For more than a three year period, from July 3, 1983, through October 31, 1986, the union was in a "giveback" situation. Through an Addendum to the original labor-management agreement effective November 1, 1980, the union agreed to wage and benefit concessions. The Addendum included the restoration of COLA, holidays, and vacation benefits as stated in Footnote 1 herein. The restoration of these benefits was scheduled to be implemented on November 1, 1986, as part of the existing labor agreement. Nevertheless, in order to preserve employment while negotiations continued, the union agreed in both contract extensions to delay the implementation of the items. Again on December 12, 1986, the union offered to maintain the status quo while negotiations continued. Teledyne asserts that the union demanded restoration of benefits in the Addendum. The record indicates the union did not demand the immediate implementation of the benefit restoration items (N.T. at 18, 23, 26 and 31). As noted, subsequent to October 31, 1986, the union twice agreed to forego the Addendum benefits it had already bargained for in the prior labor agreement (Claimants' Exhibits Nos. 1 & 2). Our Supreme Court has held that an employer's refusal to pay fringe benefits bargained for in a labor contract constitutes a departure from the status quo. Any preconditions the employer sets to restore the status quo that are not part of the pre-existing labor agreement results in a lockout under Section 402(d) of the Law. Norwin School District v. Unemployment Compensation Board of Review, 510 Pa. 255, 507 A.2d 373 (1986). Teledyne first altered the status quo when it informed the union that subsequent to midnight, December 14, 1986, work would be available only under the terms and conditions of Teledyne's final proposal of December 8, 1986.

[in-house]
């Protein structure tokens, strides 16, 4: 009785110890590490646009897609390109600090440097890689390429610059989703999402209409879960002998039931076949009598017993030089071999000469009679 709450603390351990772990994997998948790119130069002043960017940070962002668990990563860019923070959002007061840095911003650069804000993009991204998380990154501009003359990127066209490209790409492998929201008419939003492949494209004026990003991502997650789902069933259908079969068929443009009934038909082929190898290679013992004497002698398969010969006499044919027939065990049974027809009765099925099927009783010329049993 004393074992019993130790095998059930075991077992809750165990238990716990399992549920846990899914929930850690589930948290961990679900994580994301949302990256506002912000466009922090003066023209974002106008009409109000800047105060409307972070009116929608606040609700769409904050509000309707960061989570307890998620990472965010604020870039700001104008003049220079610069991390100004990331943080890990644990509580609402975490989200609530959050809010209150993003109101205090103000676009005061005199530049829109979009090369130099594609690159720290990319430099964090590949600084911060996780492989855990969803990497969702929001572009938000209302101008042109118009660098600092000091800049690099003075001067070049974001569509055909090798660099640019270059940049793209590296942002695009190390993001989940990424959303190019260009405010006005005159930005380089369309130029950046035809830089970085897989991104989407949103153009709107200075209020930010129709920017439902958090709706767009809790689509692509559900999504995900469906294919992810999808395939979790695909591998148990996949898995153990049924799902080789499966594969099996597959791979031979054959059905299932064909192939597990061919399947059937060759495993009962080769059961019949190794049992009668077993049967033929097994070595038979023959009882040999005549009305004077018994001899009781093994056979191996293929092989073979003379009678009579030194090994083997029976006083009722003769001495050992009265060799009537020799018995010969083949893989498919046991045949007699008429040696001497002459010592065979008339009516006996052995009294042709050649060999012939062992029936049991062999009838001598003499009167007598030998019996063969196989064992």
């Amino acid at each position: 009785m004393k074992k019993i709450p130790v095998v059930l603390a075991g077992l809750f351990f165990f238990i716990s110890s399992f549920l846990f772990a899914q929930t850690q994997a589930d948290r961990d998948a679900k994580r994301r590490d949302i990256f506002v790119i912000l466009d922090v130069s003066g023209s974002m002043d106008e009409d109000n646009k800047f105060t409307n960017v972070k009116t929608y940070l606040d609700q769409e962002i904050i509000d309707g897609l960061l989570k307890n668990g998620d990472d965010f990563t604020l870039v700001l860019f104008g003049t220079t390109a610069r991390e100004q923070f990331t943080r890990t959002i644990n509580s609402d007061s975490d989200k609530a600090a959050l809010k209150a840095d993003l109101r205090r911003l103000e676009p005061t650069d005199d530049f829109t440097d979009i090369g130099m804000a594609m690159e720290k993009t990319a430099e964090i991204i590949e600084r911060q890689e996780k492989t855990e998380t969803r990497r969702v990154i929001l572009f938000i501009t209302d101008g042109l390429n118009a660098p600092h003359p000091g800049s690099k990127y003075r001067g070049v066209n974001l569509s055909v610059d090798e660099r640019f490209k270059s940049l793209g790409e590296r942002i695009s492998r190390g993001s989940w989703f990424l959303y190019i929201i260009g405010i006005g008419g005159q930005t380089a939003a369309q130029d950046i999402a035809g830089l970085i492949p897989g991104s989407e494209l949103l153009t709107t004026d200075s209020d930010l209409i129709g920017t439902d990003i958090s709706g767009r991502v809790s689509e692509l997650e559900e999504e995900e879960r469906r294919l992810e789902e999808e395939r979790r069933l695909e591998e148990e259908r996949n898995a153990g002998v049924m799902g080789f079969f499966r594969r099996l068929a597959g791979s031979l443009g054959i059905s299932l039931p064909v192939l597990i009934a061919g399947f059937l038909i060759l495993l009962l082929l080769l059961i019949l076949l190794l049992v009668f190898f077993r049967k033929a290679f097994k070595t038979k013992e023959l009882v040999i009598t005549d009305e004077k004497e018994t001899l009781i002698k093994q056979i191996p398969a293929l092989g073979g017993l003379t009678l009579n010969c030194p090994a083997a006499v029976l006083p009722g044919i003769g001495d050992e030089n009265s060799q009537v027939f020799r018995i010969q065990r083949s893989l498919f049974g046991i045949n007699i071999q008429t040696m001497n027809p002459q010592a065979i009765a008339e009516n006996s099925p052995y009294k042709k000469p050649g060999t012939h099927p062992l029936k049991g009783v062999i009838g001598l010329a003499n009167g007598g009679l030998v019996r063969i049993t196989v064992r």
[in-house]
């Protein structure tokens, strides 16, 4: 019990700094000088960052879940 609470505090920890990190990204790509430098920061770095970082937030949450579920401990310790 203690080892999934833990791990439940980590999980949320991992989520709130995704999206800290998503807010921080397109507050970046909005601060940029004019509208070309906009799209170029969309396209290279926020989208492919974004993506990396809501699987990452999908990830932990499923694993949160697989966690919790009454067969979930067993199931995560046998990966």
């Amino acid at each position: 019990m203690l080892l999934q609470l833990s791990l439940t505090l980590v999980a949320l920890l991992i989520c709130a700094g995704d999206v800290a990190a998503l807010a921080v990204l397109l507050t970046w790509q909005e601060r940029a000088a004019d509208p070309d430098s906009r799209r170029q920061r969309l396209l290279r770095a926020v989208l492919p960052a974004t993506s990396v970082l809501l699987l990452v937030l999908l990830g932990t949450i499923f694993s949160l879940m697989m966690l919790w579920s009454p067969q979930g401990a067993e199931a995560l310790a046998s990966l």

[ 119 Pa. Commw. Page 593]
Finally, Teledyne argues that it met its obligation to maintain the status quo by agreeing to two contract extensions and that a bargaining impasse had been reached. A bargaining impasse occurs where the parties have exhausted the prospect of concluding an agreement and further negotiations would be fruitless. Id. Teledyne acknowledges that the parties had not exhausted fruitful negotiations:
There is no evidence in the record that Vasco representative ever said that the offer of December 12, 1986 was a last or final offer. In fact, bargaining continued after the work stoppage and both sides made new offers, ultimately agreeing on a new contract. There is no evidence in the record that during the work stoppage Vasco attempted to hire replacement employees on the basis of an unilaterally implemented final offer; in fact, Vasco did not hire any replacements.
Petitioner's Brief at 26. The Board was not persuaded that negotiations between the union and Teledyne had reached an impasse and that economic loss caused was the reason for Teledyne's unilateral implementation of its final offer. We agree that the record fails to support Teledyne's argument of impasse and economic loss. In reviewing a determination of the Board, our Court must give every reasonable inference to the party in whose favor the Board has found. Philco. Giving every inference to the claimants Teledyne altered the status quo prior to exhaustion of fruitful negotiations.*fn4
We conclude that, under the particular circumstances of this case, the union's offer to continue working
[ 119 Pa. Commw. Page 594]
under the old contract constituted an offer to continue working for a "reasonable time." Teledyne's refusal to accept the offer and its unilateral implementation of its December 8, 1986 proposal, altered the status quo and thus, rendered this work stoppage a "lockout." Vrotney.
Accordingly, we affirm the Board's award of benefits.
And Now, September 20, 1988, the orders of the Pennsylvania Unemployment Compensation Board of Review at Decision No. B-258490 and B-258491, both dated May 29, 1987, are hereby affirmed.